Eye For Film >> Movies >> Dreaming Of A Family (2013) Film Review
Dreaming Of A Family
Reviewed by: Michael Pattison
Mira Jargil’s touching documentary Dreaming Of A Family follows Per, a middle-aged recovering alcoholic and former hash addict who attends a family counselling class for single fathers. Per reveals to the group, led by social services worker Torben, that he and his former partner Christina — also a recovering alcoholic — are getting back together. When their daughter Ilse was 14 months old, the couple decided to have her taken into foster care. Ilse, now eight, visits her father at weekends, and is about to meet Christina for the first time. With both Torben’s professional guidance and the support of his fellow counselees, Per must decide when and how to introduce Ilse to her mother — and eventually, how and when to reveal the reasons behind her fostering.
In the opening scene, Torben hands out digital cameras to his class, telling them to film themselves at home whenever they feel they feel they are being fatherly. Jargil intersperses Per’s home footage with her own observations. The double-camera process is in the first instance metaphorical, lending Per a self-consciousness and agency with which to assume responsibility for his daughter and the relationship he has with her. It is in the second instance practical: though the filmmaker isn’t present when Per picks Ilse up from school — with Christina waiting nearby as a surprise — Per’s own diaristic footage stands in.
Early on, Per’s eagerness to resume life as a functional nuclear family is evident. Christina’s introduction goes against the agreement the two parents made with Torben — the latter’s concern is primarily for the young child, whose age requires much tact when it comes to a change as massive as the introduction of a parent she has never known.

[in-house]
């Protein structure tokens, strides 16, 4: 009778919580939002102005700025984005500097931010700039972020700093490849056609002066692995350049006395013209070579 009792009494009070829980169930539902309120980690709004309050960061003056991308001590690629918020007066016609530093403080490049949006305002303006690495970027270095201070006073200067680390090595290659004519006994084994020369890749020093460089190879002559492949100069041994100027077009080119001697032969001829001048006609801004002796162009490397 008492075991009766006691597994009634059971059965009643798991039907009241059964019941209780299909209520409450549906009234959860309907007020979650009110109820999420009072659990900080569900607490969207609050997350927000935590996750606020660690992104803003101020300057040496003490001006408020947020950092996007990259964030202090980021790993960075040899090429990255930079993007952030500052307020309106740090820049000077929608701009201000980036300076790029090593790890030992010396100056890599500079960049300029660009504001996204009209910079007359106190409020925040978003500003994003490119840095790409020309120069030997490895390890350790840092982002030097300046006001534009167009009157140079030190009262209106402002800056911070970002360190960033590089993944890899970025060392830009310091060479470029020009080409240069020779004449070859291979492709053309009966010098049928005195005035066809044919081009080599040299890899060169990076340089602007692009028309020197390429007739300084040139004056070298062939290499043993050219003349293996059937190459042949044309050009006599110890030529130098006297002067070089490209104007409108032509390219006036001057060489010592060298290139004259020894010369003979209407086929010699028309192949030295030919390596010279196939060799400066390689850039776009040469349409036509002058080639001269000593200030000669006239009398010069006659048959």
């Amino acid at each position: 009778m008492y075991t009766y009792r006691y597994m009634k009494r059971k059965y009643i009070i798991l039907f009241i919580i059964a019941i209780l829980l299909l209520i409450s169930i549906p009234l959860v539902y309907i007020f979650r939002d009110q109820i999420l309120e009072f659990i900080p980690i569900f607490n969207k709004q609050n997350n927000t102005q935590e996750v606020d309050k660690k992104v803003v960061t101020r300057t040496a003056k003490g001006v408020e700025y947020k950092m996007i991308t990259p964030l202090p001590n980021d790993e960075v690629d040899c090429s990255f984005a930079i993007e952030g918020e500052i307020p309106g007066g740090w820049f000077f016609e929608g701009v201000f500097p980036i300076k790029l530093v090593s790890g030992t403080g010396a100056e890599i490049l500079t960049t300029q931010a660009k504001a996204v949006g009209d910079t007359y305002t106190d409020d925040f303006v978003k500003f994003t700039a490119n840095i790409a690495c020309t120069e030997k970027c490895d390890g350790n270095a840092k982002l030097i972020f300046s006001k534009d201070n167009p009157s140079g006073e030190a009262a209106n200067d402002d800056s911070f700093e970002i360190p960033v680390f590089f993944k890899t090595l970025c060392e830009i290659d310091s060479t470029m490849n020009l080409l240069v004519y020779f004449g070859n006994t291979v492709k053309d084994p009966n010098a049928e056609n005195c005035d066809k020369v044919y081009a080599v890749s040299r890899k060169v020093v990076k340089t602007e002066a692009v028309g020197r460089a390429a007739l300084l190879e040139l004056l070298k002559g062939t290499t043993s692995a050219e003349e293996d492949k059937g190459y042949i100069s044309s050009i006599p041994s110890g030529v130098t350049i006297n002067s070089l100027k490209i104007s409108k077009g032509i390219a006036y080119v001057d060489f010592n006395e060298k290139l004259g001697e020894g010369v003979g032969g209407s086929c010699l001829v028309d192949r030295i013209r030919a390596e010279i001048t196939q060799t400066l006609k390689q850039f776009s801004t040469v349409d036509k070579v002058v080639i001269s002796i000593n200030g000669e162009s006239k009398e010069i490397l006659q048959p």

Ilse’s reaction is understandably mixed. Initially delighted with Christina’s presence, a dormant confusion, we learn, is expressed at school. “All the reactions came tumbling out of her,” Per reports to his support group. In addition, Torben reports that Ilse’s caseworker has informed him that the child is suffering from bellyaches as a result of having two mothers. The crux of the matter is Ilse’s sudden and traumatic puzzlement regarding her biological mother’s eight-year absence. How are Per and Christina to explain it?
Jargil’s film is a clear account of two adults learning to confront their own guilt. For Christina, the resumption of a mother-daughter relationship cannot happen fast enough, and the elder has trouble understanding the younger female’s need for adjustment (as one of Per’s fellow counselees remarks, “it sounds like you have two daughters”). Per, meanwhile, is visibly bothered by the prospect of facing up to his responsibilities, deferring action even when, as Torben warns, Ilse expresses a need to be told her parents’ history through mood swings and self-imposed isolation.
There are no easy answers. While Christina appears to retreat back to the safer confines of a relationship with her ex-boyfriend, Per is finally propelled into action by an increasing number of blood clots in his legs. There’s something very moving about adults embarking upon the belatedly tumultuous terrain of what is essentially a dormant adolescence: when Per accompanies Christina to collect her belongings (including old photos with which to make a family history book for Ilse) from her ex-boyfriend’s home, the mutual empathy is laced both with a three-way heartbreak and an amusing pettiness on Per’s part, as he casually boasts about having more than 3,000 films on video to the man he is ostensibly usurping.
What’s clear is that Per and Christina’s decades-long substance abuse has, we gather, resulted in a prolonged state of mental puberty — one whose intergenerational effects are palpable but, crucially, not irredeemable.Reviewed on: 24 Mar 2014